Feb. 10, 1987,
Reflection I:

 

Set free to struggle for freedom

"Truth and Freedom"

Rev. Dr. A. George Ninan

 

Text: John 8:31-46

Introduction:

I was in Geneva last week for a meeting, planning for another consultation. And I heard many people talking about the need to make the whole consultation, a worshipping one. They were saying worship should not only be at the beginning or at the end of an activity. The whole process must be a worshipping one.

The ecumenical world has talked so much (and rightly so I underline the need to talk) about the structures, systems and macro-analysis and strategies, etc. It is important for us also to look into our own hearts, into the life of the church, to look into our own self-righteousness. Many of us say, the churches are wrong, we are the ones who are right. I mean we criticise the fundamentalists, but a lot of URM people behave like intolerable fundamentalists too.

We have to recapture spirituality. In the struggle itself there is spirituality. But it is also important for us to be humble, to be a worshipping community, a studying community, a community that follows Jesus Christ as closely as possible.

These are some of the contexts in which I will be looking at the passages of the Bible as we reflect on our faith this morning.

For our credal reflection this morning, I have chosen the theme: "Set free to struggle for freedom."

Some of you attended the CCA-URM theological reflection in Bangkok which was arranged as a preparation and a URM contribution to the CCA assembly on the theme: "Jesus Christ Sets Free to Serve" And from our experiences we drew the following formulation about the CCA theme. For us this meant, we are "Set free to struggle for freedom." Between freedom and struggle one finds a dialectical relation in the sense that unless you struggle for freedom for all humanity and for God’s creation, you cannot be free. The more you participate in the struggle for freedom, for all, the more the process makes you free.

This is where we differ with traditional Christian feeling which says: "I will just believe in Jesus Christ, and I am free." It does not happen that way. You have to struggle for the freedom of all God’s creation.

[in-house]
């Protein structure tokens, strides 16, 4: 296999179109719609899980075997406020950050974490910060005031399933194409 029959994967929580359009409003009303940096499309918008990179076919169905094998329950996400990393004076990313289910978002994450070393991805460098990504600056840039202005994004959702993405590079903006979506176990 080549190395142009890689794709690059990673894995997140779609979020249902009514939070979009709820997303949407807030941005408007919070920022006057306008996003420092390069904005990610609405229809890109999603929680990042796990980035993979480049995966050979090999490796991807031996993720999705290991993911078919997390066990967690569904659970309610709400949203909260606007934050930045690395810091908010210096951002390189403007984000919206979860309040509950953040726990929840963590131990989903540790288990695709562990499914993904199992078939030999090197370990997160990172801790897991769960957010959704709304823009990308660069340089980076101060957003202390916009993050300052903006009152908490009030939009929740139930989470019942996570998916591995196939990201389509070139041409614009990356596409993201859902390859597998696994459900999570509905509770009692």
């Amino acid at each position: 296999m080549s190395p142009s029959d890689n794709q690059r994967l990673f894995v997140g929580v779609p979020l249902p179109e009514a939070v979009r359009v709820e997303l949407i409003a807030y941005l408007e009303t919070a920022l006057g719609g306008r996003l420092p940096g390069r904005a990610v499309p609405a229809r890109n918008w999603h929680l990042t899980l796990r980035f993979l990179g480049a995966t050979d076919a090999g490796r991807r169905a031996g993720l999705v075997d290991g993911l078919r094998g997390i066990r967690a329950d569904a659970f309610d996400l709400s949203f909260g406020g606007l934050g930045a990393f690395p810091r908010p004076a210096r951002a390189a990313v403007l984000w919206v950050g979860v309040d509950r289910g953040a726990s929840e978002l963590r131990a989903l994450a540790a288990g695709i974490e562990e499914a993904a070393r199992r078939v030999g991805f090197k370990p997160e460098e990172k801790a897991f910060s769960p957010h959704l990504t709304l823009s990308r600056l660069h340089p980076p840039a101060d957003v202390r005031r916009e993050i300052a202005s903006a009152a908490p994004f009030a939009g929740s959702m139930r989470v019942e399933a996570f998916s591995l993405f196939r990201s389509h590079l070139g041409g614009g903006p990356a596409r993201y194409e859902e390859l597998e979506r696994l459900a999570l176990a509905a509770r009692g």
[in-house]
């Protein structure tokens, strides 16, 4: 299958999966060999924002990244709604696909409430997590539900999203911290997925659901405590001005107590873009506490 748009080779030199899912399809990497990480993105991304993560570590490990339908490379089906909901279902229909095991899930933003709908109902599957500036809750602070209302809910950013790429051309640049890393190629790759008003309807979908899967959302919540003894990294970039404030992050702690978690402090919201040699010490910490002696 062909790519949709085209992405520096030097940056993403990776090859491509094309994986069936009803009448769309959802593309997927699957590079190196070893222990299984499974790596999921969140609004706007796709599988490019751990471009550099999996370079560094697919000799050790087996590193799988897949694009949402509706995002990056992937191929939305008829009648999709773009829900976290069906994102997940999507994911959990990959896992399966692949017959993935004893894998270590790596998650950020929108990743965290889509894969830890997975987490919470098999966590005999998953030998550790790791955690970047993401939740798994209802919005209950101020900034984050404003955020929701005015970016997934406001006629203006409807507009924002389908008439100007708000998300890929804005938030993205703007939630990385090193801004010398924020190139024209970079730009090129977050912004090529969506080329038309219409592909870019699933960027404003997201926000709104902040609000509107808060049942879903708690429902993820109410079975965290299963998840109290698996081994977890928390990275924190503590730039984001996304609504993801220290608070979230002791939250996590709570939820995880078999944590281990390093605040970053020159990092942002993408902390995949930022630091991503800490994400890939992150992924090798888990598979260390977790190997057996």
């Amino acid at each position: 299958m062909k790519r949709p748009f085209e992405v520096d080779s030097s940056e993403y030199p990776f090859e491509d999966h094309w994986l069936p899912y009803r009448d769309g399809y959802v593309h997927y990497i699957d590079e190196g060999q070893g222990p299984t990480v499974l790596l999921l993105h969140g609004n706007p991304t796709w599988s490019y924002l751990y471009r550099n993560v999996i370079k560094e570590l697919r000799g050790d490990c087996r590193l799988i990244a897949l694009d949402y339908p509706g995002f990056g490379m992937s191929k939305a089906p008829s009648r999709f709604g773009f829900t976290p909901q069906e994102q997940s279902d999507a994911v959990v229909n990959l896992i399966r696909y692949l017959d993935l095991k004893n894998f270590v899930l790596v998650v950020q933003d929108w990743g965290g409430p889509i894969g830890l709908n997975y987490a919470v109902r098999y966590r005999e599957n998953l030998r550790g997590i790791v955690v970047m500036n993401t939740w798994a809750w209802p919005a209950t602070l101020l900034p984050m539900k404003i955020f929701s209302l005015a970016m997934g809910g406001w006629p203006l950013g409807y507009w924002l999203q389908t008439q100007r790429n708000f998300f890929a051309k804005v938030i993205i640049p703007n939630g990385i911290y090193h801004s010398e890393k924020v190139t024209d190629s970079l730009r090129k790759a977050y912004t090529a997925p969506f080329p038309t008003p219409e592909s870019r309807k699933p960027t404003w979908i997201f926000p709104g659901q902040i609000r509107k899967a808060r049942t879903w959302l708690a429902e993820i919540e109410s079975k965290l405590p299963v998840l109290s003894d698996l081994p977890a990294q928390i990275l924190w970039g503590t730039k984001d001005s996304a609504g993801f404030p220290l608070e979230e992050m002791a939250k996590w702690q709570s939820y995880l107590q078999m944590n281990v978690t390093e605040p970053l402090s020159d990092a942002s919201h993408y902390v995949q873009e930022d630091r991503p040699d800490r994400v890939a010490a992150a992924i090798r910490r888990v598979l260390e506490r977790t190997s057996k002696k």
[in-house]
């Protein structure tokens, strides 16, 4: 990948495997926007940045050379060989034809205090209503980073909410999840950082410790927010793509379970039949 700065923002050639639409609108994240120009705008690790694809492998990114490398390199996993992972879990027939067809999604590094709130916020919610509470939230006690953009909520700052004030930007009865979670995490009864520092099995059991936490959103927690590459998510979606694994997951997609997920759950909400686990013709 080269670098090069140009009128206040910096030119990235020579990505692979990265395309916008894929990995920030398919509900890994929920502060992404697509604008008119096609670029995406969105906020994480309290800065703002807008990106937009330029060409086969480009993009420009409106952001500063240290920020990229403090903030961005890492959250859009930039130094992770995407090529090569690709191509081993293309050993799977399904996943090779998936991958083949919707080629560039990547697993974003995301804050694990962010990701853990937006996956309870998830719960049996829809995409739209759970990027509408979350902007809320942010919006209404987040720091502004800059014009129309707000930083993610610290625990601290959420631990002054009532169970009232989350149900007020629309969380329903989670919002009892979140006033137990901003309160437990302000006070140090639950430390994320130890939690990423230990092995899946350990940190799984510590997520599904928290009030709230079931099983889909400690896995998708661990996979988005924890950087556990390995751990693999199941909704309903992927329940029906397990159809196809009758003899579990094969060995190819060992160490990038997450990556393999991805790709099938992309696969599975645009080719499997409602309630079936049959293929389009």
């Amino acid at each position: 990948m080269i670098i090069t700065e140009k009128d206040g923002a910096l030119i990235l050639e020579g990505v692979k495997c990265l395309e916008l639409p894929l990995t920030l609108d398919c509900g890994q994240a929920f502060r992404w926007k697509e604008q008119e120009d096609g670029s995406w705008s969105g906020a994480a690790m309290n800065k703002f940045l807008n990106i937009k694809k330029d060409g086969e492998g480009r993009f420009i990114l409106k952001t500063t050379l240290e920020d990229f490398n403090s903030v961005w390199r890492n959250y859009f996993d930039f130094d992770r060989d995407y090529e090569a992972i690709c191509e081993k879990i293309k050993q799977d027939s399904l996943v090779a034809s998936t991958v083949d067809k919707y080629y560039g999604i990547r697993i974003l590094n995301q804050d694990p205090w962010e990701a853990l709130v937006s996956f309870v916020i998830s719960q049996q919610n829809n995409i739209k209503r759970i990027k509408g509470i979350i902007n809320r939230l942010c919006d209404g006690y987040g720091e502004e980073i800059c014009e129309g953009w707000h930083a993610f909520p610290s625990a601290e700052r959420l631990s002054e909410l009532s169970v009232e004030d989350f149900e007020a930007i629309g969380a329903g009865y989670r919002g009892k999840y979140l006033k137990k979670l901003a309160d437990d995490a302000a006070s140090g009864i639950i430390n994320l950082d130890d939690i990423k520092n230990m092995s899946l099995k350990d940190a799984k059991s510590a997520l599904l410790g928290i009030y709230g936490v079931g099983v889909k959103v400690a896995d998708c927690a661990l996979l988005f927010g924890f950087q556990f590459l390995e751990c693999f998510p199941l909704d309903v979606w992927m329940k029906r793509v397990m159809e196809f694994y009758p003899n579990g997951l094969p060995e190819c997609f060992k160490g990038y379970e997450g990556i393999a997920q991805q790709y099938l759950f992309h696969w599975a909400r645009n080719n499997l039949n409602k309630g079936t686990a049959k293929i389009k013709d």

I have divided this theme into three parts.

For today, the theme is "Truth and Freedom" taken from John 8:31-46. The second study tomorrow will be on "People — SIZE="2">carriers of truth and initiators of freedom" taken from John 9:1.27; and then the last one "Costly way to freedom" from John 10 and Hebrews 5.

I hope we will be able to enter into a common spirit of seeking, searching for truth and humbling ourselves before God as he speaks to us. So today our text is John 8:31-46.

We are very familiar with the teachings of Jesus Christ particularly in the context of the temple setting. This is part of his ministry within the temple. He had his own natural links there — the Jews, Pharisees and those hanging around the temple. This was the setting where Jesus made this proclamation: "You shall know the truth and the truth shall set you free."

He was speaking to a group of religious people, maybe like all of us, and they all had something in common. They all longed for freedom. They were at that time under Roman rule and the Jews generally believed that one day, God is going to liberate them. But unlike the Zealots, we find that the Jews were not thinking of a political struggle for freedom. But they were all expectant. The Bible clearly says in the opening verse: "Turning to the Jews who had believed him, Jesus said." In other words, they were not hostile to him. They were wanting to know a little more about him. They had some kind of a favorable attitude toward him.